Every Londoner claims to have ‘the best shop in the world’ down the road from them. Mainly because that’s the shop most reachable when in dire need of a Rubicon mango. For those close to Persepolis in Peckham, they’re actually right. A Persian deli cum cafe, this BYOB spot serves fantastic mezze at fantastic prices. Their ‘tasting menu’—a series of seemingly unlimited vegetarian courses—is the best move. Although any mezze and dessert combo is a winner.


Indian Veg is the all-you-can-eat-buffet that you’ve always dreamed of: freshly made, tasty, with an unlimited supply of onion bhajis. It’s one of Islington’s best spots for a very tasty and very good-value Indian meal, with as much or as little booze as you like. The room is pretty basic and it isn’t enormous, so it’s best for ones or twos.


A BYOB, cash-only spot that suits groups and solo diners alike is a bit of a rarity, but it exists in Andu Café. This vegan Ethiopian cafe in Dalston serves platters of six vegan dishes alongside injera or rice, and that’s it. It’s a tasty and straightforward meal, full of spiced stews and delicious sauces. There’s no other choice to make here, aside from what you’re bringing to drink.


If the queue at Tayyabs is longer than your group chat after an evening of questionable decisions, then Lahore Kebab House is where you want to go. Its canteen-like space in Whitechapel was built for big groups of hungry friends and family. The Punjabi menu covers a lot of ground—from korma to karahi gosht—but the skinny sizzling lamb chops rubbed in a moreish curried marinade are a favourite off the grill, along with gently spiced pieces of mutton tikka.


Corkage

This family-run Kurdish spot’s priority is making you feel good—through a chat at the till, a bit of baklava as you struggle through a deadline, and all the excellent food coming out of the kitchen. The menu is full of things that’ll make you go lovey-dovey for fresh ingredients, like mezze, sujuk burgers, seven-spice shawarma, and lentil falafels. And just like coming home after a long time, they’ll let you bring your favourite drinks too, for a small fee. Paying a visit to Nandine in Camberwell is a foolproof pick-me-up method.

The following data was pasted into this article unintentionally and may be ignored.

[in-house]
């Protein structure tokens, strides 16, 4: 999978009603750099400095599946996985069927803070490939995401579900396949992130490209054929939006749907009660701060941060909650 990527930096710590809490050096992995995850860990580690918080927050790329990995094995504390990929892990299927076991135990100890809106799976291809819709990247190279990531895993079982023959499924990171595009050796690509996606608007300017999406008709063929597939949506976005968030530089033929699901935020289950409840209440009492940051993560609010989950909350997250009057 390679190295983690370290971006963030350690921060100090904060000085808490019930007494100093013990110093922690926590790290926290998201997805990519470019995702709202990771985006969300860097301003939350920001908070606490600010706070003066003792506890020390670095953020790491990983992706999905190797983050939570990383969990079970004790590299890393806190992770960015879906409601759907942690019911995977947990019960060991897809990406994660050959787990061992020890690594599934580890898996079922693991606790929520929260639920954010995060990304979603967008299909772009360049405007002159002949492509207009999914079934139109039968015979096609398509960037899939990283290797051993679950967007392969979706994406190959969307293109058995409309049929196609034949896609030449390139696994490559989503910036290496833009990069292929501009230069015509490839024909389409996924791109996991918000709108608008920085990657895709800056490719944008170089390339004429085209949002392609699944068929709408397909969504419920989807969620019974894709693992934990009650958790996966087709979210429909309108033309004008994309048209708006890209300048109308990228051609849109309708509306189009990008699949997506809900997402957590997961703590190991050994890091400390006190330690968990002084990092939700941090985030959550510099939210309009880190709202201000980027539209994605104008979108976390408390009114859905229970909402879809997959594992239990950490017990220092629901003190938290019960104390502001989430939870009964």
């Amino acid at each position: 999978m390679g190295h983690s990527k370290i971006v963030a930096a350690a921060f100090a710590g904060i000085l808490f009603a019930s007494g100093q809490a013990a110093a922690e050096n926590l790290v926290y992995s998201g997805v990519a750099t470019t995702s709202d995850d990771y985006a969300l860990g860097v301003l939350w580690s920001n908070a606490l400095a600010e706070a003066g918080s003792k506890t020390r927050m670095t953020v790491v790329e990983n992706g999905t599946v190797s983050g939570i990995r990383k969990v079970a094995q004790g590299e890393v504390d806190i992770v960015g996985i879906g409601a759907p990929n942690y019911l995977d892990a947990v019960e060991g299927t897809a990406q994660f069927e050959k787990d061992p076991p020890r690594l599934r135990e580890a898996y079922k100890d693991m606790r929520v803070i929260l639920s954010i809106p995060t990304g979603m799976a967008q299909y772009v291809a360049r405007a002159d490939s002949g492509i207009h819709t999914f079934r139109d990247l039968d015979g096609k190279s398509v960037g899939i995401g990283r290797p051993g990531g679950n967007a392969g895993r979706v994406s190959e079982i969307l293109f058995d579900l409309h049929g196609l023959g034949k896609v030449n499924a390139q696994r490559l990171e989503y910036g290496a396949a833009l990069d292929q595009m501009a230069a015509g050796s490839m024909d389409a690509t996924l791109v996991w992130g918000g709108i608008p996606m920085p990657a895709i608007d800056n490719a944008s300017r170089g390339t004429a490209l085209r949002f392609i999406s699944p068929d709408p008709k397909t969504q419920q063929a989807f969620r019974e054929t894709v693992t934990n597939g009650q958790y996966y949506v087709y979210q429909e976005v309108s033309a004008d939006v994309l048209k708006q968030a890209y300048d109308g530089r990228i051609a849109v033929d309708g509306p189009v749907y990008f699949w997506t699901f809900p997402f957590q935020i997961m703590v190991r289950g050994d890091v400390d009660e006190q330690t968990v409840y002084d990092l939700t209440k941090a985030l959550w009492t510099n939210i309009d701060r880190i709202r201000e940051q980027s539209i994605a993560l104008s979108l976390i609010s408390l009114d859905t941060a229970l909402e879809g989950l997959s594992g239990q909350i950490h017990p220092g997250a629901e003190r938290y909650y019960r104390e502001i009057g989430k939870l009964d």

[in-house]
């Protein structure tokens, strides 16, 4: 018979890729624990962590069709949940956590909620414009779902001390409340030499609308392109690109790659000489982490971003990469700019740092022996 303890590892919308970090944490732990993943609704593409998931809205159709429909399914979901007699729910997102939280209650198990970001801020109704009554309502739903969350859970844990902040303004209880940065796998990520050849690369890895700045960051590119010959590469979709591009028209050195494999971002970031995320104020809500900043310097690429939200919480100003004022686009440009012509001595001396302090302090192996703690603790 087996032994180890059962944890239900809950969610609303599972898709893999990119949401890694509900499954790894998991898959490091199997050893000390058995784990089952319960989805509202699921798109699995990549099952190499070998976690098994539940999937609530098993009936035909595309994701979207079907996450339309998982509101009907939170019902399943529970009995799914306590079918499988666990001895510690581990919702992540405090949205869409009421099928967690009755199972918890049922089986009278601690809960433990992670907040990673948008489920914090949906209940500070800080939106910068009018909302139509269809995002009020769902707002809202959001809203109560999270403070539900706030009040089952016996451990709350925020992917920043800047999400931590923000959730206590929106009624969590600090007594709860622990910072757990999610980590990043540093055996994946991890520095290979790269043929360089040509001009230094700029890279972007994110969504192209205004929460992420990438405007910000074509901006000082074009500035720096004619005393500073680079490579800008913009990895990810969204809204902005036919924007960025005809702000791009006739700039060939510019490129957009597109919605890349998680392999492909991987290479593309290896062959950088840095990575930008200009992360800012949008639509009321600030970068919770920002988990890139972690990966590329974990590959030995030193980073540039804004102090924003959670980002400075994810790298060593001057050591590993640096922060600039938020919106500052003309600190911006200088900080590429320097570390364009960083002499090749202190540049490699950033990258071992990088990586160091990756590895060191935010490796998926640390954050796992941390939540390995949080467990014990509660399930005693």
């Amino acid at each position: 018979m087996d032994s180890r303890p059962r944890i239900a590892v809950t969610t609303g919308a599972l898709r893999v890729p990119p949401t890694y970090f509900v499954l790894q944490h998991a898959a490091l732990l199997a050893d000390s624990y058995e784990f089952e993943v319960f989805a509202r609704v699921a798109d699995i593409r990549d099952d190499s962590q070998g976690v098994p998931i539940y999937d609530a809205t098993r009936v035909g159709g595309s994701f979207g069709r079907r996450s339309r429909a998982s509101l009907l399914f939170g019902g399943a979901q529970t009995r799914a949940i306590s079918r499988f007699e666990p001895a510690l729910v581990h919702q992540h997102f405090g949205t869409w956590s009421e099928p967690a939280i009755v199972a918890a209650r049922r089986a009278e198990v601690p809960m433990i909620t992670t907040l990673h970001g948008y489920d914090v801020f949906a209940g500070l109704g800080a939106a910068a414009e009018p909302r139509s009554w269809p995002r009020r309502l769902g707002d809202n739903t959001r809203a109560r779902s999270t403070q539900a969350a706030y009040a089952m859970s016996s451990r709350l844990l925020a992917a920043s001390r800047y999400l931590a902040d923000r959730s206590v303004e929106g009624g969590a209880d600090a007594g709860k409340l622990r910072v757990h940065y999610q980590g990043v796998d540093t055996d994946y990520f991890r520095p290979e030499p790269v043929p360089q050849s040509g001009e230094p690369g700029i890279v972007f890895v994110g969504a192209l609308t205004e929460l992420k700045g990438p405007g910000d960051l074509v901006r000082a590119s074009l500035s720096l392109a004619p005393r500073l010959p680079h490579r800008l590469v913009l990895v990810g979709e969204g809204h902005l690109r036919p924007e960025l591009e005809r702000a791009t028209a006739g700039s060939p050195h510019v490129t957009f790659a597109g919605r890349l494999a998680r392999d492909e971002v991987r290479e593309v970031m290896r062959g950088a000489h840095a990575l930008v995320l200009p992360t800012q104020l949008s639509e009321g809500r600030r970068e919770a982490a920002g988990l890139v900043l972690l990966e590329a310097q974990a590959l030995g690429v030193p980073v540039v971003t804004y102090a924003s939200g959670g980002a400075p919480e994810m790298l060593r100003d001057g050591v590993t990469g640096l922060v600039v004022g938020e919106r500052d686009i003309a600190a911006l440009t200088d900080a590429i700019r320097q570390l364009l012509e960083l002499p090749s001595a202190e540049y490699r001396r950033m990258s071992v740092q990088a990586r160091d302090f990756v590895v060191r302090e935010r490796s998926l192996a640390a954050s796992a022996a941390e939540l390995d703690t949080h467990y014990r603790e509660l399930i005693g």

Sager + Wilde is a wine bar and restaurant a few minutes from Bethnal Green station. Housed in an old railway arch, there’s a cosy ambience courtesy of flickering candles, a secluded mezzanine upstairs, and alfresco dining out on the terrace. The Italian food’s good, and so is the wine—even if it’s the special-ish bottle you were gifted last Christmas—and the pasta dishes are a highlight. Head here for a relaxed session with friends fuelled by your favourite bottles from home. The corkage fee is £10 on Mondays and £20 for the rest of the week.


At Guanabana in Camden, the quick version of their corkage policy is: weekdays are cheapest and there's a higher charge for wine than beer. But although you'll pay less corkage on a Monday, it's really worth coming to this Caribbean spot on a Sunday for the spicy, tender jerk beef roast with crispy potatoes, sweet plantain, and a huge yorkshire pudding. Settle in among a jungle of hanging plants for nap-inducing comfort food.


photo credit: Jake Missing

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Going to Chez Bruce is a little like going back in time via Clapham. There are twinkly, charming, suited staff who serve you warm bread. There are couples holding hands across the crisp, white tablecloths. There are baked alaskas being served all over the humming dining room. The doe-eyed dates and anniversaries probably have something to do with the lobster raviolo the size of a tennis ball at the charming French restaurant—but the BYOB option is a great bonus.


Although there’s a small corkage charge at Xi’an Impression, it’s worth it for the drop-on-one-knee food they serve here. Specifically those cold noodles. Bang opposite the Arsenal stadium, this Chinese restaurant is a place to bring your own booze and friends. Just not too many of the latter. Firstly because it’s not too roomy, and secondly you don’t want too many people to catch on. This place becomes a go-to, fast, and we still want to be able to cop a table.